Steady as she goes

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March 4, 2009 by falcon7204

How many of you actually own a tripod? Show of hands?

A tripod is a necessity if you’re going to shoot steady video. It doesn’t matter if your camera has some sort of image stabilization, nothing can compare to a nice, steady, clear picture. Most amateur videographers believe that, since it’s called "motion" pictures, that the camera has to move to simulate motion. Nothing could be further from the truth.

Watch your favorite TV show or movie sometime. (And no, I’m not talking about a show like "Battlestar Galactica" or "24.") Notice how, when there is motion in the frame, the camera is usually still or following the action? That’s how a story gets told. Let’s say you’re following your dog running around the back yard. Would you actually follow him physically with the camera? What would that accomplish, besides possibly stepping in dog poop or tripping and shoving your camera into your eye socket?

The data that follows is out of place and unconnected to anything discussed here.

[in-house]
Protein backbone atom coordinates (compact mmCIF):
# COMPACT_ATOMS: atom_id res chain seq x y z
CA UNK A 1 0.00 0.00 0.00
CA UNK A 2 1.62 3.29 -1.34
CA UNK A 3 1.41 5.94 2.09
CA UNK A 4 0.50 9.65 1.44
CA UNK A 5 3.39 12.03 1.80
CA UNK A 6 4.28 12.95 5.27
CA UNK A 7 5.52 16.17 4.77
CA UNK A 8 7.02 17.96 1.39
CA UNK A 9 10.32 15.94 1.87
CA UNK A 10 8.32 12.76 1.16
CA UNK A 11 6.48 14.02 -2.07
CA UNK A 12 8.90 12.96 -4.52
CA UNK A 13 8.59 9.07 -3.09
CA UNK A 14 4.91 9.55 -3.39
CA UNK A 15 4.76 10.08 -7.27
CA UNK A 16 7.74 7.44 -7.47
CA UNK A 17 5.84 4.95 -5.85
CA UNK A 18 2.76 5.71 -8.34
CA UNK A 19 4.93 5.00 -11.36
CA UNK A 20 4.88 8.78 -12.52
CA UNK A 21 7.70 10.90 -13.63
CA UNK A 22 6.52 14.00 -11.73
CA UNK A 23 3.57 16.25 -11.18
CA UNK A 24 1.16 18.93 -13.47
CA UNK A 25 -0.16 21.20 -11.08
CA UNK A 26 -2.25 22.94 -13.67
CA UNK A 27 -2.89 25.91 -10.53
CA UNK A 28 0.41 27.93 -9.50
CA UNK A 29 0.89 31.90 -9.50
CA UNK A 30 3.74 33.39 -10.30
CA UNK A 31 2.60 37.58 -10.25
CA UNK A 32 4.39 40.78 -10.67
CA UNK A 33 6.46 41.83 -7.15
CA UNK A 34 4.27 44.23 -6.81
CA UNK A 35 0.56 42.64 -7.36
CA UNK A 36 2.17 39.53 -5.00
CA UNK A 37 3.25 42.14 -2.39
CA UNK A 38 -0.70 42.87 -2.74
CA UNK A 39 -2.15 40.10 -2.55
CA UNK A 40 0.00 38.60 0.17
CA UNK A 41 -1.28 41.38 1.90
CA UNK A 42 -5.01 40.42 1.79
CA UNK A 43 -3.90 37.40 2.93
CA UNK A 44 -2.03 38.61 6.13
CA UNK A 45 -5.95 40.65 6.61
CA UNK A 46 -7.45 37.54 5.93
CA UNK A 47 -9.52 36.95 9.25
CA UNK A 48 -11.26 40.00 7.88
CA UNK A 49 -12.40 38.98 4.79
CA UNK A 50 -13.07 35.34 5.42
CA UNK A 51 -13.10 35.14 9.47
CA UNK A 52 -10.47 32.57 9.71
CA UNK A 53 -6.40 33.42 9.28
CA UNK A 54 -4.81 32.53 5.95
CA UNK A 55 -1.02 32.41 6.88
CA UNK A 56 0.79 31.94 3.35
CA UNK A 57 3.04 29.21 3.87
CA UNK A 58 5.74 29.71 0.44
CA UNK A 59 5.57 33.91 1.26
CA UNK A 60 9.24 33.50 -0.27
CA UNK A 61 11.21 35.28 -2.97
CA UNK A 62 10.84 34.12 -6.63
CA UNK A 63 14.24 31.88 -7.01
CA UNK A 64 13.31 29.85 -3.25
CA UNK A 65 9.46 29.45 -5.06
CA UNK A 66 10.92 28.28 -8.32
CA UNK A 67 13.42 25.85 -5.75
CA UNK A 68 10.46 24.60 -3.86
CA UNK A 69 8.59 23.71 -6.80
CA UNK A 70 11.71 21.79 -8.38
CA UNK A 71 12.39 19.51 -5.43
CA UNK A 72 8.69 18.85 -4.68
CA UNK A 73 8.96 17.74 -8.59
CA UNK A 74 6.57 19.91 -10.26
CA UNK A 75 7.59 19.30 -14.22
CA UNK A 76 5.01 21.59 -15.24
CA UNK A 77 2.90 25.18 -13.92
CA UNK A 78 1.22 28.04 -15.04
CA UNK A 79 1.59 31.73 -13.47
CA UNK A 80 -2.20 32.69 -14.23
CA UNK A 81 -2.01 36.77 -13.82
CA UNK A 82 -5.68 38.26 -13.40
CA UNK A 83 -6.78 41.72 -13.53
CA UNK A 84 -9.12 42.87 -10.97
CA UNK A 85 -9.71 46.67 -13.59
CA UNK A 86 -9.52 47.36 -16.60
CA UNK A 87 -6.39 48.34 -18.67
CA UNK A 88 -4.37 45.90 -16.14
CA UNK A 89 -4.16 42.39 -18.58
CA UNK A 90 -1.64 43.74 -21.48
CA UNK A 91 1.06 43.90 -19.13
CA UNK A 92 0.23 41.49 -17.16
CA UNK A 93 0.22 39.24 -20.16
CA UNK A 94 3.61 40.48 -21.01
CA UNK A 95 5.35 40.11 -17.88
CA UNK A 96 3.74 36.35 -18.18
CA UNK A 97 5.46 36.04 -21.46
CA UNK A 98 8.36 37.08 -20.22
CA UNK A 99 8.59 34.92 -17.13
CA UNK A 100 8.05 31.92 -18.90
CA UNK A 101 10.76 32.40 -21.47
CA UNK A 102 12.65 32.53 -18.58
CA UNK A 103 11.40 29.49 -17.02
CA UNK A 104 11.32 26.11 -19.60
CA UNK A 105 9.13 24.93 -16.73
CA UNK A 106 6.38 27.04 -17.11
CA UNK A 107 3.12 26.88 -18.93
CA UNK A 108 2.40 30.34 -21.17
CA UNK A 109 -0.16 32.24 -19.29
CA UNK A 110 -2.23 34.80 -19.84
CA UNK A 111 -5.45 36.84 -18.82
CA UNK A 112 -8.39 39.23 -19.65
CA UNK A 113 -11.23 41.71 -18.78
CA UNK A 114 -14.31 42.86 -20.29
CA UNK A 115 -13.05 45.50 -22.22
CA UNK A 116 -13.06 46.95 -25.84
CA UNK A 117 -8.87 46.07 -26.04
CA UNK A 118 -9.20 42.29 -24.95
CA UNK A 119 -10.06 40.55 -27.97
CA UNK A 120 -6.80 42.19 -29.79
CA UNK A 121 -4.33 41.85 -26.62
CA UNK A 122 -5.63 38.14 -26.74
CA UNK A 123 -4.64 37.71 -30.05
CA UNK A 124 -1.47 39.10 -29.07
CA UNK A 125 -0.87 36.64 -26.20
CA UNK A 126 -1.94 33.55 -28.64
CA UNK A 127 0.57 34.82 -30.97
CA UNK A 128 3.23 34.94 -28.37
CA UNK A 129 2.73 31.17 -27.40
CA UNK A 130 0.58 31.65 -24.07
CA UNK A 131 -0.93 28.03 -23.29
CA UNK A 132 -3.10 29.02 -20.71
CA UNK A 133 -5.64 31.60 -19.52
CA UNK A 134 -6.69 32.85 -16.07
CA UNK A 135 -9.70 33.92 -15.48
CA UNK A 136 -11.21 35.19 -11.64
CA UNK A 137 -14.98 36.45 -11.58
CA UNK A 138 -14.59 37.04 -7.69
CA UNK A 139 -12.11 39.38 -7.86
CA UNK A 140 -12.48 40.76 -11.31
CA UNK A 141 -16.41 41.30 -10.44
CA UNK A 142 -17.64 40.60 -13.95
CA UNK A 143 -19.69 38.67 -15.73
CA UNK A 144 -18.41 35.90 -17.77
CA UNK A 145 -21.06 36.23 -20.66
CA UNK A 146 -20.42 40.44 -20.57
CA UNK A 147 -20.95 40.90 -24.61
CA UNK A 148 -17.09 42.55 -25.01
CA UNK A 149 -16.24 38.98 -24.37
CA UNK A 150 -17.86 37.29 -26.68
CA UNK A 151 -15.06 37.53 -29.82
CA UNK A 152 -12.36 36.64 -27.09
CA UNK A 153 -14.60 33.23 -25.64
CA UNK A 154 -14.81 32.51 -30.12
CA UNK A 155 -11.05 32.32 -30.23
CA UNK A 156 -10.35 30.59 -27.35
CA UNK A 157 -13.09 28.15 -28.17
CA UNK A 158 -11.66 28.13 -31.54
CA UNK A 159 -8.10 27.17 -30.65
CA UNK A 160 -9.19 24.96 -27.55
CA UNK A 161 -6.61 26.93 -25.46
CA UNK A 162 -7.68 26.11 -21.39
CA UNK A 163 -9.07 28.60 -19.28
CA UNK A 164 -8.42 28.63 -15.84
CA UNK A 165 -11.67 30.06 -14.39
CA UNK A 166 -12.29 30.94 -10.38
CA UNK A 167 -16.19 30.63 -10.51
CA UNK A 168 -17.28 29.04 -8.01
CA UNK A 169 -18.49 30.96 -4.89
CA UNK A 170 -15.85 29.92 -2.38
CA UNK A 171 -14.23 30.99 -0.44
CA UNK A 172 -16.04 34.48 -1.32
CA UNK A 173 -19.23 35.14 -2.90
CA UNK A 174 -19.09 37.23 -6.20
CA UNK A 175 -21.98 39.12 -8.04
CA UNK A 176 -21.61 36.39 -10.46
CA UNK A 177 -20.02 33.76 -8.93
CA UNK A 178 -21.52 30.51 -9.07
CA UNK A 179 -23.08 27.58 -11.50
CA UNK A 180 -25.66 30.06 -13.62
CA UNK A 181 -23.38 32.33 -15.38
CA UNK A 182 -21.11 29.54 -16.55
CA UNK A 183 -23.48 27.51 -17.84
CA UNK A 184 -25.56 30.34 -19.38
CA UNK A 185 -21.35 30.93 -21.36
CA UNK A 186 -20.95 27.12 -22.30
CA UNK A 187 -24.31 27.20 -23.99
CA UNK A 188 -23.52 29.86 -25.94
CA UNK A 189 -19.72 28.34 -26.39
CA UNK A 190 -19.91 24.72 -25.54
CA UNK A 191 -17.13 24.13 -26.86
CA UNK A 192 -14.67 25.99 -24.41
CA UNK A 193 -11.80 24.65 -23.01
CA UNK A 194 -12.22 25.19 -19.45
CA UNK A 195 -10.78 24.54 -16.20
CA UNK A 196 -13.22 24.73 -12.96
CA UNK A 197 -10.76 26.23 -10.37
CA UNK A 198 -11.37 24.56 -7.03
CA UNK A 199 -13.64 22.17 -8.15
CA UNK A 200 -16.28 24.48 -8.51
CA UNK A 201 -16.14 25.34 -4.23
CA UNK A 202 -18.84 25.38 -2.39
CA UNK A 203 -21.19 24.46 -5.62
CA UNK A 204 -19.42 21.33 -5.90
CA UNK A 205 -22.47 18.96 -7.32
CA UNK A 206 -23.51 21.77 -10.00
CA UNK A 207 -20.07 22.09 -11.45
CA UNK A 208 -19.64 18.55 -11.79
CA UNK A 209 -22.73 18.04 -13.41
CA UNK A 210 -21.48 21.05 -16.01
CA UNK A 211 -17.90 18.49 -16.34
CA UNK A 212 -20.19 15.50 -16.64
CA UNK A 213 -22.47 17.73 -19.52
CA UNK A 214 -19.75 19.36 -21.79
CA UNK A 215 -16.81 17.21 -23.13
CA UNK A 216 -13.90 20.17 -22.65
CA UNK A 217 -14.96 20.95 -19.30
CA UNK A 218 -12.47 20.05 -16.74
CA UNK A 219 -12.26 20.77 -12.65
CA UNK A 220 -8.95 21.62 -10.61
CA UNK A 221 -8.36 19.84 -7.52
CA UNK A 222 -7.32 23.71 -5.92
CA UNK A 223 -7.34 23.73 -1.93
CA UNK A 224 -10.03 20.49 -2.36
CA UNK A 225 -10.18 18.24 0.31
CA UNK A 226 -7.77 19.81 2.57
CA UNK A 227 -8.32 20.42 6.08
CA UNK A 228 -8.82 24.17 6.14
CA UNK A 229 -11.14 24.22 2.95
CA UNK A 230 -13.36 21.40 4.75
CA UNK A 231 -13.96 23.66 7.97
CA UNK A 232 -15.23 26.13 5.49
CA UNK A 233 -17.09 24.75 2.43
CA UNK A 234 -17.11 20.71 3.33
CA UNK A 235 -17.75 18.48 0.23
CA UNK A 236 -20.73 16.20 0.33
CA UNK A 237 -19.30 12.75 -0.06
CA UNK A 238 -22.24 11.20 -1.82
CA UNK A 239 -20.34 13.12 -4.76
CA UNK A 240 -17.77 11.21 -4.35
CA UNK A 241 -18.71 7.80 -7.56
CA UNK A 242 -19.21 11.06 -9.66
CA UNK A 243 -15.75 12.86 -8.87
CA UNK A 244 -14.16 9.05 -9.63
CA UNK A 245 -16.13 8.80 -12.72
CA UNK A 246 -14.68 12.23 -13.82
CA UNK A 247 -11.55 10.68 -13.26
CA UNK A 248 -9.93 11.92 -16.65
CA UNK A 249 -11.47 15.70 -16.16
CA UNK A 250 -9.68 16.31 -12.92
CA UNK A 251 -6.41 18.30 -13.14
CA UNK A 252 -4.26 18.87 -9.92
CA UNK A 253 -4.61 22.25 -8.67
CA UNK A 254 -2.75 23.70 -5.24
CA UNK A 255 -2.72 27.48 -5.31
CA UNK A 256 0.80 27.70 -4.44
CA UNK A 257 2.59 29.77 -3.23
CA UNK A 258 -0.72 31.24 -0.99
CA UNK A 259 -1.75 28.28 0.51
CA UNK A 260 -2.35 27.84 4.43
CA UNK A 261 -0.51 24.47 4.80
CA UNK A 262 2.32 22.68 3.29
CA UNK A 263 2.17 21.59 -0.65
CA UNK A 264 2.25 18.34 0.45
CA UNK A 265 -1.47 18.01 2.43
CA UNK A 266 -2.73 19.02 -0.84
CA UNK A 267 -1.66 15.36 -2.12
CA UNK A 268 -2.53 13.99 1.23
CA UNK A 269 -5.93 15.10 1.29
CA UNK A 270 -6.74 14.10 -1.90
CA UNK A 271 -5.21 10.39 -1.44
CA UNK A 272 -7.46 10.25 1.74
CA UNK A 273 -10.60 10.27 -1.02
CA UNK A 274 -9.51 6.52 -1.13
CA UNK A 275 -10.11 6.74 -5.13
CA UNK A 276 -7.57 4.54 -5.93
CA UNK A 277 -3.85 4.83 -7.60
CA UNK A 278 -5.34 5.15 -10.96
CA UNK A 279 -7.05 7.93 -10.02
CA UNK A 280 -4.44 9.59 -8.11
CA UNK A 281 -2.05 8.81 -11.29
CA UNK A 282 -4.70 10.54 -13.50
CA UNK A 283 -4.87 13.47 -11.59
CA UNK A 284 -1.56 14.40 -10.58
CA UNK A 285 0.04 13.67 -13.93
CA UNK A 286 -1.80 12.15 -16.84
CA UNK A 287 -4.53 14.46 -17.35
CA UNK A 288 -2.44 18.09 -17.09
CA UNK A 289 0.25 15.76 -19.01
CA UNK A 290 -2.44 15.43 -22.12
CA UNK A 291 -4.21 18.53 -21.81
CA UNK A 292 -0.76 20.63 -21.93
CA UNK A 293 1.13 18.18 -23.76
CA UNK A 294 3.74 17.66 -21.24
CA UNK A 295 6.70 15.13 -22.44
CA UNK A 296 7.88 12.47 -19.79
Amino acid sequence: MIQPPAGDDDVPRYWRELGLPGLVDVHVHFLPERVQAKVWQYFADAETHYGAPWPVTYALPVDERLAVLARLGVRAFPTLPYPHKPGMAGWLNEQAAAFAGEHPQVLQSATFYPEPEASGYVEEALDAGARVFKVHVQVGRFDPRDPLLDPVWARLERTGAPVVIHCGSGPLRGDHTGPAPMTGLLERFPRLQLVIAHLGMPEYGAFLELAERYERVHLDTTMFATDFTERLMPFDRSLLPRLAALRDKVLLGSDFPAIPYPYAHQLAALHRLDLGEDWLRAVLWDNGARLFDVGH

The best way to show action is to keep the camera still. Again, the example of the dog – if your tripod is steady and you’re panning to follow the dog running, the action is more dynamic. It really looks like he’s running. And if you simply hold the camera still, zoom out and let him run through the frame a few times – this gives you great material to use in editing, as cutaways or transitions between shots.

The only time you would want to actually take the camera off the tripod and follow the dog around is if you’re looking for a point-of-view perspective – the "dog’s-eye view," so to speak. That’s another great storytelling technique, but you have to plan ahead.

And very few people want to watch video of you chasing your dog around the yard. For the same reason, they don’t necessarily want to watch video of you shooting your camera out the window on a road trip, unless you’re driving by some absolutely gorgeous scenery.

Good tripods can be found fairly inexpensively at camera shops. Tripods for still cameras typically don’t include fluid heads, which allows for smoother pans and tilts (up/down and left/right moves). Fluid heads can be found on more expensive tripods, but even those shouldn’t set you back more than a couple of hundred bucks.

It seems counter-intuitive, but a motionless camera can make for better motion shots. Try it sometime.

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